Current Approaches and Future Trends in Compost Quality Criteria for Agronomic, Environmental, and Human Health Benefits

Maria Pilar Bernal, Sven G. Sommer, Dave Chadwick, Chen Qing, Li Guoxue, Frederick C. Michel

Research output: Chapter in Book/Report/Conference proceedingBook chapterResearchpeer-review

Abstract

Organic wastes are composted to stabilize organic matter, reduce the moisture content, increase the concentrations of plant nutrients, eliminate pathogens and weed seeds, develop disease suppressiveness, and reduce greenhouse gas emissions. The requirements for compost quality depend on its final destination, which includes agriculture, horticulture, and urban landscaping. The development of a market for compost greatly depends on the definition and adoption of quality standards. Several countries and public and private organizations have established quality standards for compost, where certain properties are prioritized and different limits are established according to the end use. However, there is a need to harmonize such criteria at the international level. Also, if the process of composting is not managed properly, then it can result in excessive emissions of ammonia (NH3), nitrous oxide (N2O), and methane (CH4). This review compares compost quality criteria across different countries, addresses strategies for reducing the environmental impacts of composting processes, and evaluates new analytical and microbiological approaches to define compost quality. An overview of compost quality standards in Europe, China, and the United States of America is given, including a characterization of the plant residues, livestock manure, and organic wastes that can be composted.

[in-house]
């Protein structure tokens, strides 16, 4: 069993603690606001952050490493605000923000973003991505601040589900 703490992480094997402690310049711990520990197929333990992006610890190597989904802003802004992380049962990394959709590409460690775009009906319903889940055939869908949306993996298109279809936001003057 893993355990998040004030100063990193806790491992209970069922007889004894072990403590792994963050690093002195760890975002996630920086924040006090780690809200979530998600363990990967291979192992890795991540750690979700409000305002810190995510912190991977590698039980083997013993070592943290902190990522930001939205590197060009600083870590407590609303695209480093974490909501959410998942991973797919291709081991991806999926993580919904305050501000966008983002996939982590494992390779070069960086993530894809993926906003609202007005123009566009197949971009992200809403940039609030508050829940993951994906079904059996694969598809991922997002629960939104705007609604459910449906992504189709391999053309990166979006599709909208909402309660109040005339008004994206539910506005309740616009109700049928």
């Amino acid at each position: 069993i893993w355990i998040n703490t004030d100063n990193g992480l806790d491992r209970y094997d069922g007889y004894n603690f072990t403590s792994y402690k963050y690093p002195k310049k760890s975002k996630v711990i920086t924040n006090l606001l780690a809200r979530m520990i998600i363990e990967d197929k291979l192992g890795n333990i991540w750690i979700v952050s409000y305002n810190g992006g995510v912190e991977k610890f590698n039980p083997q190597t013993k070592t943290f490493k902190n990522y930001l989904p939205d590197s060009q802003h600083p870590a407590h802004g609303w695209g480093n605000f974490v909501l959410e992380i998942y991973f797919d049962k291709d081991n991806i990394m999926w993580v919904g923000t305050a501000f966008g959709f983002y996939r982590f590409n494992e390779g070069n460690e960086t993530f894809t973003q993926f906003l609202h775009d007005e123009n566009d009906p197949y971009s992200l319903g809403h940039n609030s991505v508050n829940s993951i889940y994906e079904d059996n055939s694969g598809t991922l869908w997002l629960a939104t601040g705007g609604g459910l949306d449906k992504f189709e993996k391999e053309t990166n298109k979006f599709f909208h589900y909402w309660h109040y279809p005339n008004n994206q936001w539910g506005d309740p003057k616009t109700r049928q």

Original languageEnglish
Title of host publicationAdvances in Agronomy
EditorsDonald L. Sparks
Volume144
PublisherAcademic Press
Publication date2017
Pages143-233
Chapter3
DOIs
Publication statusPublished - 2017
SeriesAdvances in Agronomy
Volume144
ISSN0065-2113

Fingerprint

compost
composting
horticulture
plant residue
nitrous oxide
weed
trend
human health
environmental health
livestock
manure
moisture content
greenhouse gas
environmental impact
ammonia
pathogen
methane
agriculture
seed
organic matter

Keywords

  • Compost maturity
  • Compost uses
  • Greenhouse gas emissions
  • Microbial community
  • Mineralization
  • Organic contaminants
  • Organic matter characterization
  • Organic wastes
  • Pathogens

Cite this

Bernal, M. P., Sommer, S. G., Chadwick, D., Qing, C., Guoxue, L., & Michel, F. C. (2017). Current Approaches and Future Trends in Compost Quality Criteria for Agronomic, Environmental, and Human Health Benefits. In D. L. Sparks (Ed.), Advances in Agronomy (Vol. 144, pp. 143-233). Academic Press. Advances in Agronomy, Vol.. 144 https://doi.org/10.1016/bs.agron.2017.03.002
Bernal, Maria Pilar ; Sommer, Sven G. ; Chadwick, Dave ; Qing, Chen ; Guoxue, Li ; Michel, Frederick C. / Current Approaches and Future Trends in Compost Quality Criteria for Agronomic, Environmental, and Human Health Benefits. Advances in Agronomy. editor / Donald L. Sparks. Vol. 144 Academic Press, 2017. pp. 143-233 (Advances in Agronomy, Vol. 144).